Acquiring Canadian stars top priority for Toronto's new pro swim league club

In September, the Canadian club and Tokyo will compete in the second season of the International Swimming League as expansion teams. For Robert Kent, co-owner and general manager of the Toronto franchise, the process of preparing his team for its debut started Monday.

Team has exclusive negotiating window to secure homegrown swimmers

Olympic medallist Penny Oleksiak and other Canadian swim stars will be sought after for Toronto's new ISL franchise during an exclusive negotiating window that runs until Feb.15. (Darko Bandic/Associated Press)

As general manager and co-owner of Toronto's expansion franchise in the International Swimming League, it's time for Robert Kent to sink or swim.

It is his task to put a team together in time for the start of the league's second season, which begins in September. Toronto and Tokyo were announced as expansion franchises in December.

And he's hoping he can secure some of Canada's top swimming talent to wear the team's colours.

"It's my first day at work," Kent told CBC Sports on Monday. Originally from North Battleford, Sask., Kent is a former competitive swimmer who most recently was an investment banker in China Construction Bank's Toronto headquarters. "For 25 years I worked on Bay Street [in Toronto] and just before Christmas I resigned to take this job.

"Literally, this morning it starts with me at my kitchen table with my laptop sending out a ton of emails."

As expansion franchises, Toronto and Tokyo have been granted an exclusive window until Feb. 15 to negotiate with swimmers from their respective nations, and Kent said his top priority is to secure the likes of Canadian stars such as Penny Oleksiak, Kylie Masse and Kayla Sanchez.

Those three, along with 10 other Canadians across four teams, swam in the league's first season. 

WATCH | Toronto's Penny Oleksiak anchors Energy Standard to win in ISL finale:

Oleksiak anchors Energy Standard to mixed 4x100m freestyle win

2 years ago
Duration 4:37
Canada's Penny Oleksiak and Kayla Sanchez helps their team to victory on the final day of the ISL final.

"I did bump into Penny [Oleksiak] and a few of the girls when I was in Vegas [for the finals]," Kent said. "I was just saying 'hi and how are you,' letting them know a Canadian franchise is coming.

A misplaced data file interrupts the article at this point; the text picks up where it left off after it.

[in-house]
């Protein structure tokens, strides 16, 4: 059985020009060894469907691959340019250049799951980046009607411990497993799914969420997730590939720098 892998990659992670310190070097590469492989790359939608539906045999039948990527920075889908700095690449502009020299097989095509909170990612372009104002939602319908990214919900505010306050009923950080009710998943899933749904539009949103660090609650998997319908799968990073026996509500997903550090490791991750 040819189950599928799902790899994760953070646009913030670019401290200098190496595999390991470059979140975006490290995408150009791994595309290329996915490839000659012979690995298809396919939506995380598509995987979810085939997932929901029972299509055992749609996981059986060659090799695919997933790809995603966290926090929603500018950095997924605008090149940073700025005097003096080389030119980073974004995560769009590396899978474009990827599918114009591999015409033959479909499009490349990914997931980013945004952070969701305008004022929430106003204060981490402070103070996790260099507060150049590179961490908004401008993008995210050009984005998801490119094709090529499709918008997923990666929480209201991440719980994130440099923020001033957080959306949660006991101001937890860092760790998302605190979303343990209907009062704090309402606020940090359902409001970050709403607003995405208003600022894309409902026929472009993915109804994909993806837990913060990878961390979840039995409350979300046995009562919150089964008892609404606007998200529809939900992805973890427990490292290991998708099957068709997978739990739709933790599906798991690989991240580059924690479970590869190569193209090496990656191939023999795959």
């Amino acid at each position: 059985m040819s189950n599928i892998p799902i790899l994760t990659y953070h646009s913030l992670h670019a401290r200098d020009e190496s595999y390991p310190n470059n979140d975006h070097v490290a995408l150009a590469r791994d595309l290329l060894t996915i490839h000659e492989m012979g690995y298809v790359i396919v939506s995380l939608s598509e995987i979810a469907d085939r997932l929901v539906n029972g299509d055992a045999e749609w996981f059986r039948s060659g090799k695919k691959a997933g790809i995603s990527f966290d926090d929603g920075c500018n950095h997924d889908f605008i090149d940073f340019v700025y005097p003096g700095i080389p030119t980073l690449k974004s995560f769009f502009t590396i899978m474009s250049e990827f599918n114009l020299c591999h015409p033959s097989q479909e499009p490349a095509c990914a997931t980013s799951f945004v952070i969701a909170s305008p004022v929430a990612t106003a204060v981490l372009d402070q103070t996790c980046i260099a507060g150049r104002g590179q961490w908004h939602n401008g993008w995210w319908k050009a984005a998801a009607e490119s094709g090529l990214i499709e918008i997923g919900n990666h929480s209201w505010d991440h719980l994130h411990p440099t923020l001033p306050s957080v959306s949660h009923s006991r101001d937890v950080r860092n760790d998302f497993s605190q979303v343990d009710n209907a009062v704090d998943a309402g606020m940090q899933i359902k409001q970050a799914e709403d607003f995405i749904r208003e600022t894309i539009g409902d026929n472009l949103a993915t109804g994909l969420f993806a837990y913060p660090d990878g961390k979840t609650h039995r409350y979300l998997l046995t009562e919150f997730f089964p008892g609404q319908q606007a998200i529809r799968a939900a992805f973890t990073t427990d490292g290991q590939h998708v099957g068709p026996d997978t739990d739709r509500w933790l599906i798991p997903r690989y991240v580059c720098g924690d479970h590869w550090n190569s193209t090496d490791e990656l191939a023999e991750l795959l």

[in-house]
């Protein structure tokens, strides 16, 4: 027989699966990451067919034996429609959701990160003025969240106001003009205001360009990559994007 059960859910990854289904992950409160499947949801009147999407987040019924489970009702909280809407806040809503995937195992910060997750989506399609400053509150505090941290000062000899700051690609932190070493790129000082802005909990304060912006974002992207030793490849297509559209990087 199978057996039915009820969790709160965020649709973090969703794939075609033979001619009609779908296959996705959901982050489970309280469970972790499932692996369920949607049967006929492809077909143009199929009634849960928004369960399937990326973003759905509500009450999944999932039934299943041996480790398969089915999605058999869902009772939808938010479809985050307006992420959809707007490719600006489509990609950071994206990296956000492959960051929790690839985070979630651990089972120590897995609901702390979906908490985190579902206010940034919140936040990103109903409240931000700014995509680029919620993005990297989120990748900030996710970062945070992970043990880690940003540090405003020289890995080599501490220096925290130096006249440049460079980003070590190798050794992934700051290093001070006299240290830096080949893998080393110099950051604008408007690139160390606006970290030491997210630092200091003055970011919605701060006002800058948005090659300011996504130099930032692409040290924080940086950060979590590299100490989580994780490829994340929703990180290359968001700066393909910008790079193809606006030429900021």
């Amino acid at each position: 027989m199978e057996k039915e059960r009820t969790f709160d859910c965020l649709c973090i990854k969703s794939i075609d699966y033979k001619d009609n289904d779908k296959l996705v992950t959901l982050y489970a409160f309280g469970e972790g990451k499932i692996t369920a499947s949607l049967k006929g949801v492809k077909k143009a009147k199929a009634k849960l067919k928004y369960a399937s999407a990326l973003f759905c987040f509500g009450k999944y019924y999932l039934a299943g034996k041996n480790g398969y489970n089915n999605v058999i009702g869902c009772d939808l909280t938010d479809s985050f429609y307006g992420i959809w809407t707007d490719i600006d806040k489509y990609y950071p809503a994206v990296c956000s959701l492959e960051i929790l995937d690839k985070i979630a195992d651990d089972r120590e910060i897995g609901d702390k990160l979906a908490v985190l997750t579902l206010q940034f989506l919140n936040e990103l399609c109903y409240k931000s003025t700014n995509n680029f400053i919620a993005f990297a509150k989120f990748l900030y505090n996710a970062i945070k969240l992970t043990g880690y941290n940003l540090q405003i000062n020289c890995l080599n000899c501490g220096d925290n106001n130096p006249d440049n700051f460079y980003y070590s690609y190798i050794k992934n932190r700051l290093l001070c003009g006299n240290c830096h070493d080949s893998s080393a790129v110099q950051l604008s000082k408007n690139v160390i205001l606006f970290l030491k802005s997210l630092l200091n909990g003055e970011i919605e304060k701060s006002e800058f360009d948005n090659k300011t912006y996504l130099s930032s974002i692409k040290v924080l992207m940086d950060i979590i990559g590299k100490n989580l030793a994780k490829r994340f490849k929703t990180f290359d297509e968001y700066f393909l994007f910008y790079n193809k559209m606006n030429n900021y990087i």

"Planting the seed without getting into it because at the time I didn't know if they were aware with what was coming."

For now, the league is still sorting out how to fill the remainder of the 10 rosters, though founder Konstantin Grigorishin said an announcement should come by the end of January. All swimmers signed one-year contracts prior to the inaugural season, so all are free agents.

Hosting events

Kent said the plan is for Toronto to host at least two events next season. No dates or venues have been announced, but Kent said the Toronto Pan Am Sports Centre, built for the Pan Am Games in 2015, is the ideal choice, though he's not had any discussions with the venue's officials yet. 

"It's pretty much the only one that works," Kent said. "Hopefully we'll have no problem selling that out. At its biggest, and it depends how it gets configured, it could hold about 6,000 spectators.

"We still have to see which weekends are available and how they coordinate with the rest of the league but we'll be making a big deal of it when we firm up the two dates."

"One nice thing is that we will have a huge boost starting in September, only a couple weeks after the Olympics have ended," Kent added.

The league's second season will see a jump from seven events to 27, spread out until its conclusion in April 2021. Clubs will be required to participate in at least 10, which include the regular season, playoffs and grand finale.

There will also be breaks in December and March for other scheduled events on the world swimming calendar.

This isn't Kent's first foray combining swimming and business. In 2014 he was one of the founders of the Global Swim Series for competitive open-water swimming.

"Two areas of the franchise I'm working on [are] swimming and business," Kent said. "Hopefully I'm able to put those skills together and come up with a strong franchise for the league.

"We're starting with a great product. These are the best Olympians and top world champions. It's not like the minors; swimming hasn't done something like this before which could be considered odd. It's one of the most popular sports in the world and second most popular in the Olympics."

As for a team name, Kent would only say that a list has been narrowed down.

"That's the very first question everybody has asked me," Kent said. "I have a list of 150 names, it's down to three or four and I have one that I like that's been pretty popular. 

"I haven't put that publicly out there yet but hopefully that's something we can announce very soon."


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